Although it’s a little early for a Thanksgiving column, I’d like to express gratitude for the many people who have written and called to support our Save the Free Press initiative this year.
The feedback and encouragement helped shape a new Save the Free Press web site launched this week.
The site is intended to inform people about the journalism crisis and efforts to sustain and restore America’s local, independent press system.
With a cornucopia of reports, news stories, commentary and other information, the site will hopefully be a resource for educators and those looking to learn more about the importance of the local press, the challenges it faces and what’s being done to save it.
As the initiative’s editor, I’m also hoping the web site will help answer questions people have about the topic.
One of the most frequent questions is, how can we help? This support and generosity is beautiful and much appreciated. It also builds hope that solutions will be found, because so many people understand the importance of local news coverage and want to be sure it continues.
To make answering that question easy, the web site has links to subscribe to The Seattle Times, sign up for our free Voices for a Free Press newsletter and share the web site via email or social media.
Also included is a link to donate to the Investigative Journalism Fund, a tax-deductible, community-supported program of The Times and the Seattle Foundation.
More than $1.5 million has been donated so far to help build one of the nation’s largest local investigative teams.
The Times, one of the few remaining family owned metro dailies, has been exploring new ways to fund its journalism. Over the last decade it’s had success with a hybrid approach. The newsroom is now reinforced with teams of reporters and editors focused on issues like education and mental health, supported by philanthropy.
Even the largest papers are now pursuing similar approaches as the industry evolves and looks for ways to stop a downward spiral that reduced newspaper newsrooms overall by around 60% since 2008.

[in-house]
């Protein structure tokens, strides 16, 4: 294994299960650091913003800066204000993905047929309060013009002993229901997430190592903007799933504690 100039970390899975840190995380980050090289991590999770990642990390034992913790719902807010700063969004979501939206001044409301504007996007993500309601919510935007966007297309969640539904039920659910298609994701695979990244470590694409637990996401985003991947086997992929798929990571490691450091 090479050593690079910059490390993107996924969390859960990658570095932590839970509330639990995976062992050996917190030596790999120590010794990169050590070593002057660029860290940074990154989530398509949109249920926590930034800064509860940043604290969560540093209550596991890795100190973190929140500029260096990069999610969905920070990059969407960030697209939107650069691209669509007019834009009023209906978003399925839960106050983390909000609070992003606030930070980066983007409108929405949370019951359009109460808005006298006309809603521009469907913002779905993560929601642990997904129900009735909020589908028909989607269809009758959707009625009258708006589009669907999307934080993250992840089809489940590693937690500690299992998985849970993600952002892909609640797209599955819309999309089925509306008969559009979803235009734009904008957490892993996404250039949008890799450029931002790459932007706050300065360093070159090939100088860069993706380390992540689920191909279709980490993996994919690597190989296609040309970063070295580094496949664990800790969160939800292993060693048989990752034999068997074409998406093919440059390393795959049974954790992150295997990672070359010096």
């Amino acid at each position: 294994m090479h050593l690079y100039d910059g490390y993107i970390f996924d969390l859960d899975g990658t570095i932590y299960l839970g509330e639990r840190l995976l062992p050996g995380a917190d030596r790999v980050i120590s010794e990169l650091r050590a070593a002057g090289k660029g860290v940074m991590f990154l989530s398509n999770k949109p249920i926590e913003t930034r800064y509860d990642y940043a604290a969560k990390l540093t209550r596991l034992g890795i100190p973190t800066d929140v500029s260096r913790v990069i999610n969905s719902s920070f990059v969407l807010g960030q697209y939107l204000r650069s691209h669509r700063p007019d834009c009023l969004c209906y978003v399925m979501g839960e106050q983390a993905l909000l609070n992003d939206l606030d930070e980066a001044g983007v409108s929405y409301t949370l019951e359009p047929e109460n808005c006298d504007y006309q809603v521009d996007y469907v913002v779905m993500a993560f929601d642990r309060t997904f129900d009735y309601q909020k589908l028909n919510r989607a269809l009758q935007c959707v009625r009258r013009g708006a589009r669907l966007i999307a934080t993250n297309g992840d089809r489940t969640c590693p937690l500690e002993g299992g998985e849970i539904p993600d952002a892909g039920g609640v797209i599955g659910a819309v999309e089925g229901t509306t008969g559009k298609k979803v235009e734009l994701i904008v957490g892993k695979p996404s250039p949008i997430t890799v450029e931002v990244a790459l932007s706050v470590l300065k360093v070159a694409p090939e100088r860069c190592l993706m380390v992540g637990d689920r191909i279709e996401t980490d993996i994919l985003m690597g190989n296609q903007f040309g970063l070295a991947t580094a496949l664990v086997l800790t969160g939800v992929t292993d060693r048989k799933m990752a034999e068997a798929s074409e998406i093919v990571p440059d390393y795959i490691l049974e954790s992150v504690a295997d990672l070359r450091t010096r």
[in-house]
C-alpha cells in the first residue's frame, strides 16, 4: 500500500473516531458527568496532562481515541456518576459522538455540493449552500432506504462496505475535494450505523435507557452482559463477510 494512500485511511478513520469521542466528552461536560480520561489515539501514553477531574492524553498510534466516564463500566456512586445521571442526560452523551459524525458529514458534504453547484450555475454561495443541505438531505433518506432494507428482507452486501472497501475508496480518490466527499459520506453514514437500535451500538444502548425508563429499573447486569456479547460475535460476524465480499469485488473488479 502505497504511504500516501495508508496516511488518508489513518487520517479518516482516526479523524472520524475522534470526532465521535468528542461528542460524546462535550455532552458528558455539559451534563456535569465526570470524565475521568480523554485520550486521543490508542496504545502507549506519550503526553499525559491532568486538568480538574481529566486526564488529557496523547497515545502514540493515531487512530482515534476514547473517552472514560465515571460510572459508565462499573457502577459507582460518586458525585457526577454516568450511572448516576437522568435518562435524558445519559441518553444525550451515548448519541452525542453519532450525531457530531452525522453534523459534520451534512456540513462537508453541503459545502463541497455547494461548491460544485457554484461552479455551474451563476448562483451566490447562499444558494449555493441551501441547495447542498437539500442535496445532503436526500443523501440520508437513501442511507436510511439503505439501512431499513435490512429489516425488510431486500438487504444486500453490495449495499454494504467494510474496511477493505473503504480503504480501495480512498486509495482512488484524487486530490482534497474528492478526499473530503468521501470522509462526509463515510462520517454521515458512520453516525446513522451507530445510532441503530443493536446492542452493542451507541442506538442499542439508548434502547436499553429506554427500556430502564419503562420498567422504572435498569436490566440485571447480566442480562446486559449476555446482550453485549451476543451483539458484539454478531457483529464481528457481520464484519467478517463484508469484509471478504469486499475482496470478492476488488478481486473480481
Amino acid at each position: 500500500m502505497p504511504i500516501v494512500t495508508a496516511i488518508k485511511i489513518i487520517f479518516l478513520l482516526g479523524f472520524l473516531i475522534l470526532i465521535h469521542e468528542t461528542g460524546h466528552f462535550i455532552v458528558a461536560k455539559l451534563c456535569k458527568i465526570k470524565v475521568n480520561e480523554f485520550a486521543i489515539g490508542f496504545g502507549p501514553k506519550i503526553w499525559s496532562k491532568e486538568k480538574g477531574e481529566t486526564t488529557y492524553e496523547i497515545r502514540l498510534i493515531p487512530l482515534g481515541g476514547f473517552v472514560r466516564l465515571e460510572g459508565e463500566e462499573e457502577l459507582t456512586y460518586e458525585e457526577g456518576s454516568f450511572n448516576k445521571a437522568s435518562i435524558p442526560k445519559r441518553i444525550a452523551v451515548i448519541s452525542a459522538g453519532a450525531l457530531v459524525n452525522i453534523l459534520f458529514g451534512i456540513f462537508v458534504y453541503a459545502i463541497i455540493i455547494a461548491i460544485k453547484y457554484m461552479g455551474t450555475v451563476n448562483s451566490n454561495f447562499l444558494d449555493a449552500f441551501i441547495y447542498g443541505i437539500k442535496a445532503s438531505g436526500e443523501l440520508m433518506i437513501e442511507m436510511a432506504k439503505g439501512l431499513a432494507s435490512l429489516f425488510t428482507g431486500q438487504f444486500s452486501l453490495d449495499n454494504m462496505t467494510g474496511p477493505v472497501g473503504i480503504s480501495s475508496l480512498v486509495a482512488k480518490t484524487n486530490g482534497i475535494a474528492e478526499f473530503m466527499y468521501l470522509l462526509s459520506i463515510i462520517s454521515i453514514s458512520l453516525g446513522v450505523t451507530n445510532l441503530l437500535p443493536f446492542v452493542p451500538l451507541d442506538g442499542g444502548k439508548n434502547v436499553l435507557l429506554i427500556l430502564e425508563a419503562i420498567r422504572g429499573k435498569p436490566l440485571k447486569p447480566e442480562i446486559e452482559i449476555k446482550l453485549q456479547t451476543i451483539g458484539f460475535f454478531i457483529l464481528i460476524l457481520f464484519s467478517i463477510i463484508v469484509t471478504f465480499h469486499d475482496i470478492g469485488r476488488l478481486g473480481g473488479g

Most of those losses and newspaper closures are outside of metro areas, in smaller towns and rural areas, leaving many communities with little to no local news coverage. The web site includes reports and resources about this situation, plus links to other media and nonprofit organizations working to protect the free press in the U.S. and globally.
To prevent further losses and closures, our initiative also advocates for federal intervention.
That includes temporary supports, such as tax credits to incentivize retaining and hiring local journalists, and longer-term solutions like antitrust reform and enforcement to end unfair competition by large-tech platforms.
This leads to another frequent question, about why we’d advocate for government involvement. The short answer is that the U.S. has supported the press since the nation was founded, and it can be done in ways that preserve press freedom and independence.
The tax credits, for instance, are structured so they don’t preference particular news outlets and have no influence on what stories are reported. They are also temporary and won’t make news organizations dependent on the government.
“It’s not a handout, it’s a hand up, to help them find a sustainable path forward,” U.S. Rep. Dan Newhouse, a Yakima Valley Republican co-sponsoring the policy, told me in June.
It’s still a good question and worth further discussion. To start, though, consider reading the fuller explanation of America’s free press history on our new Save the Free Press web site.
There’s also a link to contact us and provide feedback. Please keep reading, asking questions and making suggestions, including additional material that would be helpful to see on the web site.
Also, have a wonderful Thanksgiving.